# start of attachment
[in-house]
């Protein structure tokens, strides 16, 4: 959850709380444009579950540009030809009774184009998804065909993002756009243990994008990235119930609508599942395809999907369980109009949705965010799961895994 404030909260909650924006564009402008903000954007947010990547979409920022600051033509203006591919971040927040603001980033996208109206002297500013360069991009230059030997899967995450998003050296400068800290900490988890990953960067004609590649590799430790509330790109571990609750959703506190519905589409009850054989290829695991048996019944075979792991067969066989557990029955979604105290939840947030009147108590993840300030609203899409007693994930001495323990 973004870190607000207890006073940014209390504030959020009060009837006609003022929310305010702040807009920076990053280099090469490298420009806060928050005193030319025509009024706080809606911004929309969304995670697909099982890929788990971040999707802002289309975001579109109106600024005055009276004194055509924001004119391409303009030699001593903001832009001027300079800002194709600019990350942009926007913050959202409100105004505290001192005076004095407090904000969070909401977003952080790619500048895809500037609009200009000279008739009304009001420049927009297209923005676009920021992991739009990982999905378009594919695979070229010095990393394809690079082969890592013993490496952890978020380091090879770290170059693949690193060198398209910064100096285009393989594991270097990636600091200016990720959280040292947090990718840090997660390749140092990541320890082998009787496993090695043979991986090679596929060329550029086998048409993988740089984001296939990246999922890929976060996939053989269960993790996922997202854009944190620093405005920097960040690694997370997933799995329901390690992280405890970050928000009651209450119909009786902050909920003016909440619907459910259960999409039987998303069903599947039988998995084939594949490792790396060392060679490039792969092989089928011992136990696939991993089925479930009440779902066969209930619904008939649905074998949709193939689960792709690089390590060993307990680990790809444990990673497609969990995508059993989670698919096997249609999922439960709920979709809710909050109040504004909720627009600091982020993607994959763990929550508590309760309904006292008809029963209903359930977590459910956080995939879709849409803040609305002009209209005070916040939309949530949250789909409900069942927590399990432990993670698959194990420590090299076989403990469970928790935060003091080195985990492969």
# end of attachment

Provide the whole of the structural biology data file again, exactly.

[in-house]
């Protein structure tokens, strides 16, 4: 959850709380444009579950540009030809009774184009998804065909993002756009243990994008990235119930609508599942395809999907369980109009949705965010799961895994 404030909260909650924006564009402008903000954007947010990547979409920022600051033509203006591919971040927040603001980033996208109206002297500013360069991009230059030997899967995450998003050296400068800290900490988890990953960067004609590649590799430790509330790109571990609750959703506190519905589409009850054989290829695991048996019944075979792991067969066989557990029955979604105290939840947030009147108590993840300030609203899409007693994930001495323990 973004870190607000207890006073940014209390504030959020009060009837006609003022929310305010702040807009920076990053280099090469490298420009806060928050005193030319025509009024706080809606911004929309969304995670697909099982890929788990971040999707802002289309975001579109109106600024005055009276004194055509924001004119391409303009030699001593903001832009001027300079800002194709600019990350942009926007913050959202409100105004505290001192005076004095407090904000969070909401977003952080790619500048895809500037609009200009000279008739009304009001420049927009297209923005676009920021992991739009990982999905378009594919695979070229010095990393394809690079082969890592013993490496952890978020380091090879770290170059693949690193060198398209910064100096285009393989594991270097990636600091200016990720959280040292947090990718840090997660390749140092990541320890082998009787496993090695043979991986090679596929060329550029086998048409993988740089984001296939990246999922890929976060996939053989269960993790996922997202854009944190620093405005920097960040690694997370997933799995329901390690992280405890970050928000009651209450119909009786902050909920003016909440619907459910259960999409039987998303069903599947039988998995084939594949490792790396060392060679490039792969092989089928011992136990696939991993089925479930009440779902066969209930619904008939649905074998949709193939689960792709690089390590060993307990680990790809444990990673497609969990995508059993989670698919096997249609999922439960709920979709809710909050109040504004909720627009600091982020993607994959763990929550508590309760309904006292008809029963209903359930977590459910956080995939879709849409803040609305002009209209005070916040939309949530949250789909409900069942927590399990432990993670698959194990420590090299076989403990469970928790935060003091080195985990492969």